Singapore Day Two: Part Two:

In the evening, I headed over to Little India to experience what all the fuss was about: the food.

Just past Mustafa Center is the section of town that leads to Arab Street, the famed location of many amazing restaurants and even the growing glamour of Kampong Glam (Glam Village).  Here, you’ll find an array of delicacies – not the least of which is stingray sauté.

And of course, how can one eat out with friends and not share some “shisha?”

Shisha is a long time favorite item of restaurant goers here.  After dark, younger adults to  senior citizens group-order food and wash it all back with a bubbly brew of their choosing – much to the chagrin of the Muslim locals in the area.

The key ingredient, though, is flavored tobacco from a giant water bong known as a hookah.  And because of the way that it is inhaled, it’s both incredibly addictive and extremely harmful.  In fact, it’s about 200 times more dangerous than smoking cigarettes.  But that doesn’t seem to stop these anxious smokers from indulging.

In any case, after some lovely eats and chats with others having a coke-and-a-toke, I ended my night by catching up on journals and planning for the next day.  Which, of course, was epic.

Be sure to come back in a couple days and check out the video from indoor skydiving, swimming with man-eating sharks, a mile-high cable car and much more!

Singapore Day Two: Part One:

Today, I was in for another wonderful day of heat.  But I won’t complain about that anymore than to just say that I sweat non-stop for every moment that I was not indoors.  In fact, for the most part, If I was awake I was pretty much sweating the entire time.

That’s not to say that all places in Singapore are hot.  In fact they love their malls so much that they air condition the sidewalks just so that people are comfortable walking around to buy things.  Now that’s a generation of dedicated shoppers.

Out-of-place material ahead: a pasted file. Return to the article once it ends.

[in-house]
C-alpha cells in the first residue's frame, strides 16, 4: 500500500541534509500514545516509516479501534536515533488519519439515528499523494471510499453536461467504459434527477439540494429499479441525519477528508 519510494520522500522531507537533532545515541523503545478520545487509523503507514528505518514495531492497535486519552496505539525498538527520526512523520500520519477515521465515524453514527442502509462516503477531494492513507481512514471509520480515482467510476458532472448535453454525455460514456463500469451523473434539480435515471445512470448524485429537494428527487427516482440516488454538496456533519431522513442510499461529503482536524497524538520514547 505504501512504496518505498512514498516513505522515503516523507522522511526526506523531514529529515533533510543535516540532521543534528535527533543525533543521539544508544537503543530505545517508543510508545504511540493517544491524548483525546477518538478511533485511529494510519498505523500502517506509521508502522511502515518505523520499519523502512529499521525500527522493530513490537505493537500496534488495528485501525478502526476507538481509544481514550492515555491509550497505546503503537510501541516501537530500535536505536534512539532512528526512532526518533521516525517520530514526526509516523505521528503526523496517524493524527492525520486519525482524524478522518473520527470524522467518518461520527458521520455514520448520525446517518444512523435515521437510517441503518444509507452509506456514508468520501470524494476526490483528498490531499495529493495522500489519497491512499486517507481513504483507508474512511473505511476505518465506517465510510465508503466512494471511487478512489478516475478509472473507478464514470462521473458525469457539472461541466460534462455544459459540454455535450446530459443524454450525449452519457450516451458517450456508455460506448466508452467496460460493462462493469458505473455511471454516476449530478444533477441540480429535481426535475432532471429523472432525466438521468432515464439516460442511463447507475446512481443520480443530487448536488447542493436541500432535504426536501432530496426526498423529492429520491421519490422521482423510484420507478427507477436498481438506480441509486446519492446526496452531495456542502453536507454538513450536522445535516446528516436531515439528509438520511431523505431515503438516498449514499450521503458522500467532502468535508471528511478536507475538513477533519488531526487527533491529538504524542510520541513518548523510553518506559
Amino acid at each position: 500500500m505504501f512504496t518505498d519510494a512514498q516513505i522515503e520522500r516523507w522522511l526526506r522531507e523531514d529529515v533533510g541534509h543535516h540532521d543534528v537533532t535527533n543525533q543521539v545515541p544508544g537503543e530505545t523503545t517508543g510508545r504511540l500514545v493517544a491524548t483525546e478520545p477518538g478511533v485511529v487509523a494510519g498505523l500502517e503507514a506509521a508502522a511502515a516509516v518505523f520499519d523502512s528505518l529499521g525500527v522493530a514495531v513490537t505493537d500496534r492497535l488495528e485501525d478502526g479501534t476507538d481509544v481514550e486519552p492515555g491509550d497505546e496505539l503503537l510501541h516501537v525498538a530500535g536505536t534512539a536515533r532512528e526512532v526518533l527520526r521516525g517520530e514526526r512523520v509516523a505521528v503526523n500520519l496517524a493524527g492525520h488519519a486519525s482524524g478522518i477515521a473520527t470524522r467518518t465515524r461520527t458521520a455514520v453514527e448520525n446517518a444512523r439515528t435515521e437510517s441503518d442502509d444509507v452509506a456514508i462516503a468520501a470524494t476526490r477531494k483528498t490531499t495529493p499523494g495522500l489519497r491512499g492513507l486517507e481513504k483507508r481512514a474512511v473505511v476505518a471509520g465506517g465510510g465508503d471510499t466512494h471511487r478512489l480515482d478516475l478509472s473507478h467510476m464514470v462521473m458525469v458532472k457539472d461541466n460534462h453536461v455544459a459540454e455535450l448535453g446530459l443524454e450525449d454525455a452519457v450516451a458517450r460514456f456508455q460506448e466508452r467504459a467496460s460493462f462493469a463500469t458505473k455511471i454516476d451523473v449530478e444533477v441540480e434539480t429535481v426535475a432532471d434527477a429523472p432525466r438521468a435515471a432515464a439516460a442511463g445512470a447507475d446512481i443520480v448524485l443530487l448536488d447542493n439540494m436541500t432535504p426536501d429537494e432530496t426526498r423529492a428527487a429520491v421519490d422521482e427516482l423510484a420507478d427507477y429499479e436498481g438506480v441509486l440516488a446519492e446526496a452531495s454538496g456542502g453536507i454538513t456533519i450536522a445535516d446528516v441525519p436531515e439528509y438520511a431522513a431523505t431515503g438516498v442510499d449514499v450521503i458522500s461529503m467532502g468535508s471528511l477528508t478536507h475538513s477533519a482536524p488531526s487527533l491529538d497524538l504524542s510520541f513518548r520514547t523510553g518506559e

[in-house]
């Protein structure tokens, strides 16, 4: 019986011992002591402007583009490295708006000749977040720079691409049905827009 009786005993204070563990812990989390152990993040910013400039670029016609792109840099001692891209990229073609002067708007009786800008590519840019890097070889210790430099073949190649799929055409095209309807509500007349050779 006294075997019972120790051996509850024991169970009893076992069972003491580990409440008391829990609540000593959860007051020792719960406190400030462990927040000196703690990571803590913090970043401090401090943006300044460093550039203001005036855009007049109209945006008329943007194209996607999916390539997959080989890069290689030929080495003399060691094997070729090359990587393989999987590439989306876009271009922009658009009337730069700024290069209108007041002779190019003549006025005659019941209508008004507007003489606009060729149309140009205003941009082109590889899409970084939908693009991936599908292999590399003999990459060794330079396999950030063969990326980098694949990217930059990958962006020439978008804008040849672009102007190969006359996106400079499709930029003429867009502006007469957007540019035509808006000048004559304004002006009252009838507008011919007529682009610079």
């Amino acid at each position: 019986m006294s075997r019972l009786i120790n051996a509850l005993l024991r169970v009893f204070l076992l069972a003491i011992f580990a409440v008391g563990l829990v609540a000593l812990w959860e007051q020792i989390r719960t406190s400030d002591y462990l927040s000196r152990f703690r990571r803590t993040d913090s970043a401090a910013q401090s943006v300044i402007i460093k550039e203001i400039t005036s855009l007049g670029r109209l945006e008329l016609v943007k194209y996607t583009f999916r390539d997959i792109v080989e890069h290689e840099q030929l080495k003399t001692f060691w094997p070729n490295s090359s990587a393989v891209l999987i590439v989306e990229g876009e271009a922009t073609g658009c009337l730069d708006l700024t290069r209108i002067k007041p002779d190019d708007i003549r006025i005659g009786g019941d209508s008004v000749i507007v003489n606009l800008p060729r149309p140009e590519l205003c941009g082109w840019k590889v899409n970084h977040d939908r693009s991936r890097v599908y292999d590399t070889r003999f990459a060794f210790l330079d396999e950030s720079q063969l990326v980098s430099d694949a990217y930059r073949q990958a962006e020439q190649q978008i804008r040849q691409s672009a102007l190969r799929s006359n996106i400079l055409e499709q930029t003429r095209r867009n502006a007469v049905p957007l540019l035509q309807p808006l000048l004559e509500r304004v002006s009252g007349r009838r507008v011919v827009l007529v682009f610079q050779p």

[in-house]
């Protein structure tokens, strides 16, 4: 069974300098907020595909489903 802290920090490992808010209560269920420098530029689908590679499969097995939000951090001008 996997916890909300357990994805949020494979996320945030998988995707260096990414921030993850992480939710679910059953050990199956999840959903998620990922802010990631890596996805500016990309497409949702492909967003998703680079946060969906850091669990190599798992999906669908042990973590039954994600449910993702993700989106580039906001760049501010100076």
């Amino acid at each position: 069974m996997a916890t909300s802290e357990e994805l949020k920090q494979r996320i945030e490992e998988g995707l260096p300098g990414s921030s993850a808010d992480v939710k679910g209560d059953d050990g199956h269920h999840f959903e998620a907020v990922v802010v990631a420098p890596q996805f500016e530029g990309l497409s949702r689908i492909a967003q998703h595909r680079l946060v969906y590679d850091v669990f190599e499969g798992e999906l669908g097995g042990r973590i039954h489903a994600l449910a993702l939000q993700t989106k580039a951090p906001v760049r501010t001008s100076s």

And amazing malls aren’t the only things that I’d see on my photo-walk through Singapore’s Bugis area.  I must have walked seven or eight miles throughout the course of the day, too.  And while incorporating old colonial era architecture with the new age design of the world’s elite planners, this region of Singapore is truly worth the work to see.

It was nice to see just how much of the old cultural influence still has a hold on this futuristic, artsy, progressive city.

I stayed mostly away from the myriad shopping complexes in the city.  I know that Singapore is famous for its shopping.  But because of that, I am sure there are other places to find documentaries and blogs about them.  No, sir.  This trip was more about squeezing the “real” Singapore out of this place.

And where better than cultural heritage spots, museums and the old quarters.  In this tiny island nation, there are plenty of those.  But luckily, while the culture is spread out all over, the museums and dedicated architecture has a centralized location and can be browsed at an even walking pace in one afternoon or so.

I eventually made my way around to the opulent palace-like hotel where the original Singapore Sling was invented and first served.  There is a lot of history in this place as well.

In 1887, the Sarkies brothers, Armenian emigrants, opened this bar in its first form – a 10 room bungalow.  From there, its success was certain.

It soon grew into what was known around the world as the classy-people’s diner.  Ngiam Tong Boon invented the Singapore sling, which now costs a bewildering $26 and tastes like costs much less.  The very last of the world’s Singaporean Tigers was shot dead underneath a pool table, having escaped from the zoo and finally cornered here.  In 1991 it had a $160-million renovation which brought it to its present form.  And if you’re in the area and have an extra $750 lying around, feel free to book a room.

After cooling down and taking a breather, I headed back out to continue my photo walk to check out what else there was.  There are churches and cathedrals all over the place.  And there’s no need for a guide to make it around to all these places.  Anyone walking around in this area likely works or lives there.  So they should be able to direct you to all the hot spots.